Britain’s sticky inflation problem means Bank of England must push up rates

Interest rates set to peak at 6% by end of year as UK households brace for impact

UK inflation remains stubbornly high, posing a challenge for the Bank of England. PA
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UK inflation is proving to be far stickier than hoped, with the headline CPI rate holding firm at 8.7 per cent in the 12 months to May, unchanged on April’s reading, delivering bad news for Britons desperate for some respite from runaway prices rises.

The bigger issue, however, is core inflation – which strips out the more volatile items such as food, energy and tobacco. This jumped to 7.1 per cent in May, the highest rate in 31 years, presenting an even greater problem for the Bank of England - how aggressively to push ahead with its monetary tightening strategy.

The central bank now has a major conundrum on its hands ahead of its next monetary policy meeting, which concludes at noon on Thursday, as its policymakers strive to bring headline inflation back towards its 2 per cent target.

Do they continue with another gentle 25 basis point rise in the hope that previous rate rises have still to bite, but risk it not being enough to prevent inflation becoming embedded in the economy? Or go in all guns blazing with a 50 basis point rise and risk triggering a downturn by delivering a shock to borrowers?

The central bank has come under fire in recent weeks for not acting quickly or aggressively enough to quell Britain’s persistent inflation problem.

If it fails to take affirmative action on Thursday this could cause financial conditions to loosen even further and the pound to weaken, something nobody wants – least of all policymakers at the central bank.

Keeping sterling at its recently stronger levels should help to limit inflation, as it makes imports cheaper.

It’s a delicate balancing act, however, with any further interest rate rises likely to cause more pain for UK mortgage holders at a time when their finances have only just scraped through a cost-of-living crisis.

Britain’s mortgage crisis is now the country’s leading personal finance concern, with the full force of the interest rate rises only hitting first-time buyers and those whose fixed-rate mortgage deals have expired in the past 12 months so far.

The crunch point will come as more people emerge from fixed rate deals over the next few months and years and are forced to absorb significantly higher repayments.

Many Britons locked into fixed-rate deals before the BoE’s cycle of interest rate rises first began in December 2021 – securing rates as low as 1 per cent.

Thursday’s will be the 13th consecutive rate rise and those homeowners are now entering a very different mortgage landscape than the one they left.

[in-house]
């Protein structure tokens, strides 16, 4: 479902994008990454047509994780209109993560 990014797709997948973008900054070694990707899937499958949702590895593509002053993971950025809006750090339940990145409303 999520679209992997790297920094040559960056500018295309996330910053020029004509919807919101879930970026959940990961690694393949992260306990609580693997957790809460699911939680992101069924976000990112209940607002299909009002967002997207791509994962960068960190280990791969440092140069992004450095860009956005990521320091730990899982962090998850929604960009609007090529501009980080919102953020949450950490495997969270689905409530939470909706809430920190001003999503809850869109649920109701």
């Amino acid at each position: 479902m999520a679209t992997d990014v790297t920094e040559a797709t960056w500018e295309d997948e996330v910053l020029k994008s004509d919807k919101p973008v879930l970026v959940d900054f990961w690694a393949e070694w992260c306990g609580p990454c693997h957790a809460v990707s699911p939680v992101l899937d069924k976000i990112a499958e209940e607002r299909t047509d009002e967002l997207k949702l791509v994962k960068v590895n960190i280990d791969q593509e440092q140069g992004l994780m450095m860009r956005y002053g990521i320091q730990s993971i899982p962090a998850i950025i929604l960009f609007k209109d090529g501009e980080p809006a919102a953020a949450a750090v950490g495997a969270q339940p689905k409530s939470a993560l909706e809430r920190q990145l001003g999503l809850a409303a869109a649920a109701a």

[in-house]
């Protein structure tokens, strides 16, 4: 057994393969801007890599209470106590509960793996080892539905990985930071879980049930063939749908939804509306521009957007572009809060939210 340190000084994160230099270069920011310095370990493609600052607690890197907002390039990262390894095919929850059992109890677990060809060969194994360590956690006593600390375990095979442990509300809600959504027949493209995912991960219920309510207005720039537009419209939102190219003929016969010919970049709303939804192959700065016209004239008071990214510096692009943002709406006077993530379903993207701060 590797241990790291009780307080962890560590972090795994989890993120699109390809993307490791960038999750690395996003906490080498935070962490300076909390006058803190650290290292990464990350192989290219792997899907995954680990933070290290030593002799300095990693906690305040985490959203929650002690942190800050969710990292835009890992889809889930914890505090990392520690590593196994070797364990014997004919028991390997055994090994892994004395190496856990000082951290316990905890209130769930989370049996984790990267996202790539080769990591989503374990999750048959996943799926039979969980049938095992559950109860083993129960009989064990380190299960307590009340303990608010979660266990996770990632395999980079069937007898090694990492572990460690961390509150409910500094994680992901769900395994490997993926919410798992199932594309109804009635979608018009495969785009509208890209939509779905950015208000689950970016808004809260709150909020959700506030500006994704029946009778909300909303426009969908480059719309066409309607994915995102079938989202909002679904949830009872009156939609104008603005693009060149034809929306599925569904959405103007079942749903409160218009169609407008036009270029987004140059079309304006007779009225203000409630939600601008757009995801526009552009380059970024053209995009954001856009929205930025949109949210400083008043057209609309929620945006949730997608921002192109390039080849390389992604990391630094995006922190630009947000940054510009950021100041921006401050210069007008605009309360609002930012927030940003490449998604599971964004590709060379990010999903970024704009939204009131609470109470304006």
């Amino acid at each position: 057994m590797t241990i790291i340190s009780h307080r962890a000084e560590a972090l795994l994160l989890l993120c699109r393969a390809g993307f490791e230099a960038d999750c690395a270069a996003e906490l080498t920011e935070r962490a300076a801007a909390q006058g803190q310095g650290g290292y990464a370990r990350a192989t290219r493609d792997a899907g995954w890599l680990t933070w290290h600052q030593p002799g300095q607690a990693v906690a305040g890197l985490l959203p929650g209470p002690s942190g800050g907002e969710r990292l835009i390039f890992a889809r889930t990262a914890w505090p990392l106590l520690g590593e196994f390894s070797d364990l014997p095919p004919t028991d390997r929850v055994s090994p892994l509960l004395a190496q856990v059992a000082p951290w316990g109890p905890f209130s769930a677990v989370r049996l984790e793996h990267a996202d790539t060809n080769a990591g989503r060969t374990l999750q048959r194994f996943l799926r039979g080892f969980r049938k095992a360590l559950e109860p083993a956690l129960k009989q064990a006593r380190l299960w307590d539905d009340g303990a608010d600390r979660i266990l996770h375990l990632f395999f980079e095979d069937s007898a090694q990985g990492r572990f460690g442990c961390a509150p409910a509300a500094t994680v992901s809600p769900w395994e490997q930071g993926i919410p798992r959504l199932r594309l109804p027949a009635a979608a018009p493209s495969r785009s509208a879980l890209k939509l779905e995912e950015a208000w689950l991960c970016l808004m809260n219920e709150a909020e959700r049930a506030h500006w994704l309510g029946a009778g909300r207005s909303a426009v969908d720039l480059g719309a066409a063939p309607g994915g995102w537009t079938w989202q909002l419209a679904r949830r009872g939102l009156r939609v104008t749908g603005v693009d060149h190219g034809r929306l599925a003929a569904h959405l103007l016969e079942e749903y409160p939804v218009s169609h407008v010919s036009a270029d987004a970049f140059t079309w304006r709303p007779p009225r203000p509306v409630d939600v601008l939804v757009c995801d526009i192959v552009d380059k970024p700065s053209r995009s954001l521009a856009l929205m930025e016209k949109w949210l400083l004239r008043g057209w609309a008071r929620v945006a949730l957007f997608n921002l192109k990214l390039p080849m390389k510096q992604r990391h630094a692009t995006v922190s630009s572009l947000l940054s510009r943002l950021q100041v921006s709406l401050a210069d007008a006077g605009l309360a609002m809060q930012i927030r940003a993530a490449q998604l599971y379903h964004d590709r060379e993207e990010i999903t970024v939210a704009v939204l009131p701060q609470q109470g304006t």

The average two-year fixed mortgage rate surpassed 6 per cent this week, with the situation likely to deteriorate further if inflation cannot be brought under control.

The stark reality is that interest rates are now expected to peak at 6 per cent by the end of the year, potentially pushing some households to breaking point as the era of cheap money comes to an abrupt and brutal end.

While mortgage rates have historically been higher, loan sizes are now far greater relative to incomes. As mortgage costs increasingly take up a larger share of consumers’ take-home pay, this could have dire consequences for the economy as people restrict their spending to ensure they can meet their household bills.

The repercussions on the housing market could be equally dire as affordability levels get tested to the max with expectations that house prices may fall more aggressively in the coming months than the minor dips seen so far.

Britain may no longer be expected to be the poorest performer against its global peers in the G7, after the International Monetary Fund sharply upgraded its growth forecast in May, but it is still on track to have the highest inflation rate in the developed world, according to the OECD. This is exacerbated by strong wage growth as employees demand bumper pay rises to help keep pace with rising prices.

The government is now on a mission to “squeeze every last drop of high inflation out of the economy” as it strives to hit Prime Minister Rishi Sunak’s January pledge to halve inflation by the end of the year from the 10.7 per cent it stood at in January.

For that mission to stay on track it requires aggressive action, which is why all eyes are now firmly pinned on Threadneedle Street in the heart of the City of London and Thursday’s interest rate decision.

Alice Haine is the Personal Finance Analyst at Bestinvest, the DIY investment platform and coaching service

Published: June 21, 2023, 10:05 AM